Mississippi's at-large congressional district

The U.S. state of Mississippi's at-large congressional district existed from December 10, 1817 when it was admitted to the Union until 1847, when representatives were elected in districts.

Mississippi briefly elected an at-large representative from 1853-1855, in addition to having the rest of the delegation elected from districts.

List of representatives

1817-1855: One seat, then two, then four, then none, then one

Cong
ress
Years Seat A Seat B Seat C Seat D
Representative Party Electoral history Representative Party Electoral history Representative Party Electoral history Representative Party Electoral history
December 10, 1817 District created
December 10, 1817 –
March 3, 1819
George Poindexter Democratic-Republican Elected in 1817

[Data unknown/missing. You can help!]
No 2nd seat No 3rd seat No 4th seat
March 4, 1819 –
March 3, 1821
Christopher Rankin Democratic-Republican Elected in 1818
March 4, 1821 –
March 3, 1823
Re-elected in 1820
March 4, 1823 –
March 3, 1825
Jacksonian Republican Re-elected in 1822
March 4, 1825 –
March 14, 1826
style="background:" | Jacksonian Re-elected in 1824

Died
March 14, 1826 –
July 10, 1826
Vacant
July 10, 1826 –
March 3, 1827
William Haile rowspan=2 style="background:" | Jacksonian [Data unknown/missing. You can help!]
Resigned
March 4, 1827 –
July 10, 1828
July 10, 1828 –
October 21, 1828
Vacant
October 21, 1828 –
March 3, 1829
Thomas Hinds rowspan=2 style="background:" | Jacksonian
[Data unknown/missing. You can help!]
March 3, 1829 –
March 3, 1831
March 4, 1831 –
March 3, 1833
Franklin E. Plummer rowspan=2 style="background:" | Jacksonian Elected in 1829
March 4, 1833 –
March 3, 1835
Re-elected in 1832

Retired to run for U.S. Senate
Harry Cage style="background:" | Jacksonian Elected in 1832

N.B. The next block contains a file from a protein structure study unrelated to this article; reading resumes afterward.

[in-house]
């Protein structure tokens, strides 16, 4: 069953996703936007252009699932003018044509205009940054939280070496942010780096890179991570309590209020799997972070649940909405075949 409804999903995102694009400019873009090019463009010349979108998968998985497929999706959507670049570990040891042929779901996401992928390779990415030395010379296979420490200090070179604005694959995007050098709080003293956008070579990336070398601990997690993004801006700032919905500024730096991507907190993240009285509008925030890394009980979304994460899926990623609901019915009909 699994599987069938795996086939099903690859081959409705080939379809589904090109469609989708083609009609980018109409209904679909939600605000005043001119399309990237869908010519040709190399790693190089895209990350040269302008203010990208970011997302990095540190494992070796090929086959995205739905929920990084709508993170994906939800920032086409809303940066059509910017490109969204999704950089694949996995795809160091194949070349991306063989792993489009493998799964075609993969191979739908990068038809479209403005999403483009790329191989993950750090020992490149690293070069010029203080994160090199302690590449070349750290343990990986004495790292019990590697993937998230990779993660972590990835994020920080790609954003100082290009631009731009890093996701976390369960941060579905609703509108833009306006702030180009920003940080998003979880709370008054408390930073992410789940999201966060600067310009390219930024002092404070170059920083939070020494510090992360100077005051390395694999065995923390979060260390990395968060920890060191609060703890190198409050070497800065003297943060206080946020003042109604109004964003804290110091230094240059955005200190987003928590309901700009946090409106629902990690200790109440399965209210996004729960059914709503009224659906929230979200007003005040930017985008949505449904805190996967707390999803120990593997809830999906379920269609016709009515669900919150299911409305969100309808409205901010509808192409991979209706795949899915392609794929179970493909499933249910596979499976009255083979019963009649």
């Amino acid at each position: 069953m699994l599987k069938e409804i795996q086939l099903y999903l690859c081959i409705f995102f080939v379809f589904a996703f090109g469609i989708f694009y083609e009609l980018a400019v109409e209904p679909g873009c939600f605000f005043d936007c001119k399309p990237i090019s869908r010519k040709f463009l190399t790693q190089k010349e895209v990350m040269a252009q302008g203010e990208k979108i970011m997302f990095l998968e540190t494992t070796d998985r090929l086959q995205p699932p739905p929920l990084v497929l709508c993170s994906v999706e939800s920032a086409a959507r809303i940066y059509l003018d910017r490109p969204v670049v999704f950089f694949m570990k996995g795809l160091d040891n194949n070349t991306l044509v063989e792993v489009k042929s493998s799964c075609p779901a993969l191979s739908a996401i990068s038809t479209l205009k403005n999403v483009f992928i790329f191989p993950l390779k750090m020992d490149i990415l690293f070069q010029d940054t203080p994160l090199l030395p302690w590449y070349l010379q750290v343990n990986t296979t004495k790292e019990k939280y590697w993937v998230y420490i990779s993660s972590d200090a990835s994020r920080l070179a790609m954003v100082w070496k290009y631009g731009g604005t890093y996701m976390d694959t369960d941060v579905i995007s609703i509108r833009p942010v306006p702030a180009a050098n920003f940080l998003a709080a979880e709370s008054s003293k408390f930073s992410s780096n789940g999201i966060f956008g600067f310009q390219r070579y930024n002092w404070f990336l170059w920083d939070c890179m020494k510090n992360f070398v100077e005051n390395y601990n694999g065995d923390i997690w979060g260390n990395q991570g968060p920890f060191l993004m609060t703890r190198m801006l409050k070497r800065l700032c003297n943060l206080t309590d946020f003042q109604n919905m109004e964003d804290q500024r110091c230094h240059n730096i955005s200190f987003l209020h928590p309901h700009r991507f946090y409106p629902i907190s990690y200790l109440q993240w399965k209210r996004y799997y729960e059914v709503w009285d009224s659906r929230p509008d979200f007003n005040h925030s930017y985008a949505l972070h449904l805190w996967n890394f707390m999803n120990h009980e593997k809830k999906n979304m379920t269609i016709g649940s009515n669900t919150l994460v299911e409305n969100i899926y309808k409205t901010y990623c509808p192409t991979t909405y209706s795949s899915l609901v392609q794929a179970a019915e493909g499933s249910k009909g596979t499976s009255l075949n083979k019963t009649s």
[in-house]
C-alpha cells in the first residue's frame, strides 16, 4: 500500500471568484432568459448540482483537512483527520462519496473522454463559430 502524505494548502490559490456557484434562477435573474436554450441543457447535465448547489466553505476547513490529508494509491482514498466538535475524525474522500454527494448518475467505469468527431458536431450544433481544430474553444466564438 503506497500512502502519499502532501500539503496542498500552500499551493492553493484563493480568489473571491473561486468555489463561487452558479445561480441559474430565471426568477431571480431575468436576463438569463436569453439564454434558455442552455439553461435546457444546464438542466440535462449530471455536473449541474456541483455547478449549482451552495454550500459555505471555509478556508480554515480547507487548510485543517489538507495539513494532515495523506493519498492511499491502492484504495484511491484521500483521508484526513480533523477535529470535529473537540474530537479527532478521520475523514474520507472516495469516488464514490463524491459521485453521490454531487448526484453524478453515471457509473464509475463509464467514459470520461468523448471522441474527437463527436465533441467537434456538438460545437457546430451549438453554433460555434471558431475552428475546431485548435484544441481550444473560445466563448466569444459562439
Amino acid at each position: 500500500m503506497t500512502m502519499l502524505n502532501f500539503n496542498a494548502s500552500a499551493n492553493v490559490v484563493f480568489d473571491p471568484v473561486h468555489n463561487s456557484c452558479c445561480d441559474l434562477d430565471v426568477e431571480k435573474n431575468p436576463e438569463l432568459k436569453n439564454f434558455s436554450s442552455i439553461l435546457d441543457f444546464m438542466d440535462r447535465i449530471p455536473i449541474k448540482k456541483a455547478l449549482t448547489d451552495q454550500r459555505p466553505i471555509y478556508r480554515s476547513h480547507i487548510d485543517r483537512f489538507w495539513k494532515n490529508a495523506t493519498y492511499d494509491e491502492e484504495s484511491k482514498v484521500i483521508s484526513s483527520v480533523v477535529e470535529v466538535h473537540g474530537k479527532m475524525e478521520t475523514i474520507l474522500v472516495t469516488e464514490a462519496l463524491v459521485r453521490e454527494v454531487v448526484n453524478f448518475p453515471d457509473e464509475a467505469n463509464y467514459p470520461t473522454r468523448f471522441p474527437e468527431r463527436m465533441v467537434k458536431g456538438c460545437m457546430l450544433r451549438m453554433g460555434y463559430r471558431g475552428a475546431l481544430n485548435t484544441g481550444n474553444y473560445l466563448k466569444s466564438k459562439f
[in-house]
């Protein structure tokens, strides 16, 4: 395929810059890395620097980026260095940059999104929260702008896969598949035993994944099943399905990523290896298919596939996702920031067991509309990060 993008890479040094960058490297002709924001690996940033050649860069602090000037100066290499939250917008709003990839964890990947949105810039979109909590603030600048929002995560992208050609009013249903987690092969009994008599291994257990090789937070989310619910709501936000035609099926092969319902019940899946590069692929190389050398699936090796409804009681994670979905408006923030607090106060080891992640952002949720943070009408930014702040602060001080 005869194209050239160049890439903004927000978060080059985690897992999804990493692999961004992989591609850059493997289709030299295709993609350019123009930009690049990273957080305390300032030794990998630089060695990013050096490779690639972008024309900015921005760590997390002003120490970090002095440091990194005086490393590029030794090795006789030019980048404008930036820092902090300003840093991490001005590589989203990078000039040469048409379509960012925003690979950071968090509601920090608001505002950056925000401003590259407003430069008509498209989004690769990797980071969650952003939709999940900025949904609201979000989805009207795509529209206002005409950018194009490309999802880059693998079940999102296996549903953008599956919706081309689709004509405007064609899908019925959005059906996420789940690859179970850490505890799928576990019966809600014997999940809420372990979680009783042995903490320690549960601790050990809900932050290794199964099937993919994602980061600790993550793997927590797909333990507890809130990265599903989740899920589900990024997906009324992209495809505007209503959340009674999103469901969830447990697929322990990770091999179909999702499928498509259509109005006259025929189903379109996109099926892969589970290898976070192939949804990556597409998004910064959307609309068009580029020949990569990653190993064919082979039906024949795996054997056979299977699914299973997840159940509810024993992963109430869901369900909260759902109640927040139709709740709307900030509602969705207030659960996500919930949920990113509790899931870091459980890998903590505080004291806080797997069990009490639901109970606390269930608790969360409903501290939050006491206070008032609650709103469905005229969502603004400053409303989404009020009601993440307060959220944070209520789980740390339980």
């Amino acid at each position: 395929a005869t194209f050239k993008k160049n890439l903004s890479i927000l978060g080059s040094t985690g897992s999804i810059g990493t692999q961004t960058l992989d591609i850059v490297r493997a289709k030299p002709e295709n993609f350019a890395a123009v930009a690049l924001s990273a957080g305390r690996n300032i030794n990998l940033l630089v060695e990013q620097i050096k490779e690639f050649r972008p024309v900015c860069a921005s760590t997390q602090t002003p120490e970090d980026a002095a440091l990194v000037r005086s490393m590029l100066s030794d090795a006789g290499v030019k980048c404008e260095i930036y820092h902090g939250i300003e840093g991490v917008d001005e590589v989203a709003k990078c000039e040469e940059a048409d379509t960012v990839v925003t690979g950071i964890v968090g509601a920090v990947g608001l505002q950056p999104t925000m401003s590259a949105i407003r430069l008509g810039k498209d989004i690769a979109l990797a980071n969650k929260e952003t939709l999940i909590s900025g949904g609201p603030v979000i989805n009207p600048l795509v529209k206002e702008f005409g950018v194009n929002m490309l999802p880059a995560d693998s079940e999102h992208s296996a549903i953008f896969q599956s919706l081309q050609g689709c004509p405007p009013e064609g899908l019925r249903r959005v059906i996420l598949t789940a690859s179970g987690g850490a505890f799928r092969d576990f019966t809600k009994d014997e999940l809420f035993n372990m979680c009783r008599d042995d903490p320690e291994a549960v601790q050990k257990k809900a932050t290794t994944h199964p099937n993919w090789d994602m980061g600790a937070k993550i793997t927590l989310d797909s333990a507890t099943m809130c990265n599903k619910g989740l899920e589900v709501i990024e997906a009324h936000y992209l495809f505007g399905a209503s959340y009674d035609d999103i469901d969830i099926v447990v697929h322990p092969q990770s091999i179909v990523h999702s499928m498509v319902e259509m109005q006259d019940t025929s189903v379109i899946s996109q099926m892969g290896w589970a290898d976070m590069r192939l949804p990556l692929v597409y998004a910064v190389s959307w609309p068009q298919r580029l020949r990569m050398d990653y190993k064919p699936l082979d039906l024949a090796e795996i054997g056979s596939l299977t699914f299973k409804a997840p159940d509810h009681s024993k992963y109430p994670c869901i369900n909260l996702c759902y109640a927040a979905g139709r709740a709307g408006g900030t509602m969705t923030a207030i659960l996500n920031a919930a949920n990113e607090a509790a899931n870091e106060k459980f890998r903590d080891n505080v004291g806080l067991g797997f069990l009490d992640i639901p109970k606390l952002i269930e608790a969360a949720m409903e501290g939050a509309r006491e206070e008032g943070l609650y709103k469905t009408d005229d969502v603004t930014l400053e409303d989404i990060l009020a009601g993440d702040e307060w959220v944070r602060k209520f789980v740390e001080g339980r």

March 4, 1835 –
July 31, 1836
John F. H. Claiborne rowspan=3 style="background:" | Jacksonian Elected in 1834 David Dickson Anti-Jacksonian Elected in 1834

Died
July 31, 1836 –
December 1, 1836
Vacant
December 1, 1836 –
March 3, 1837
Samuel J. Gholson style="background:" | Jacksonian
March 4, 1837 –
July 17, 1837
Vacant Vacant
July 18, 1837 –
February 5, 1838
John F. H. Claiborne Democratic Failure to elect, seat declared vacant Samuel J. Gholson Democratic Faiure to elect, seat declared vacant
February 5, 1838 –
May 29, 1838
Vacant Vacant
May 29, 1838 –
March 3, 1839
Thomas J. Word Whig Seargent S. Prentiss Whig
March 4, 1839 –
March 3, 1841
Albert G. Brown Democratic Elected in 1838 Jacob Thompson Democratic Elected in 1838
March 4, 1841 –
March 3, 1843
William M. Gwin Democratic Elected in 1840 Re-elected in 1840
March 4, 1843 –
March 3, 1845
William H. Hammett Democratic Elected in 1842 Re-elected in 1842 Robert W. Roberts Democratic Elected in 1842 Tilghman Tucker Democratic Elected in 1842
March 4, 1845 –
June 1846
Stephen Adams Democratic Elected in 1844 Re-elected in 1844

Redistricted to the 1st district
Re-elected in 1844 Jefferson Davis Democratic Elected in 1844

Resigned to command regiment in Mexican–American War
June 1846 –
January 26, 1847
Vacant
January 26, 1847 –
March 3, 1847
Henry T. Ellett Democratic Elected in 1846
March 4, 1847 –
March 3, 1849
No at-large seats.

Starting with the 1846 election, Mississippi elected all its representatives in districts until 1853.
March 4, 1849 –
March 3, 1851
March 4, 1851 –
March 3, 1853
March 4, 1853 –
March 3, 1855
William Barksdale Democratic Redistricted to the 3rd district In 1852, one representative was elected at-large, the remainder from districts.

References

  • Congressional Biographical Directory of the United States 1774–present

This article was sourced from Creative Commons Attribution-ShareAlike License; additional terms may apply. World Heritage Encyclopedia content is assembled from numerous content providers, Open Access Publishing, and in compliance with The Fair Access to Science and Technology Research Act (FASTR), Wikimedia Foundation, Inc., Public Library of Science, The Encyclopedia of Life, Open Book Publishers (OBP), PubMed, U.S. National Library of Medicine, National Center for Biotechnology Information, U.S. National Library of Medicine, National Institutes of Health (NIH), U.S. Department of Health & Human Services, and USA.gov, which sources content from all federal, state, local, tribal, and territorial government publication portals (.gov, .mil, .edu). Funding for USA.gov and content contributors is made possible from the U.S. Congress, E-Government Act of 2002.
 
Crowd sourced content that is contributed to World Heritage Encyclopedia is peer reviewed and edited by our editorial staff to ensure quality scholarly research articles.
 
By using this site, you agree to the Terms of Use and Privacy Policy. World Heritage Encyclopedia™ is a registered trademark of the World Public Library Association, a non-profit organization.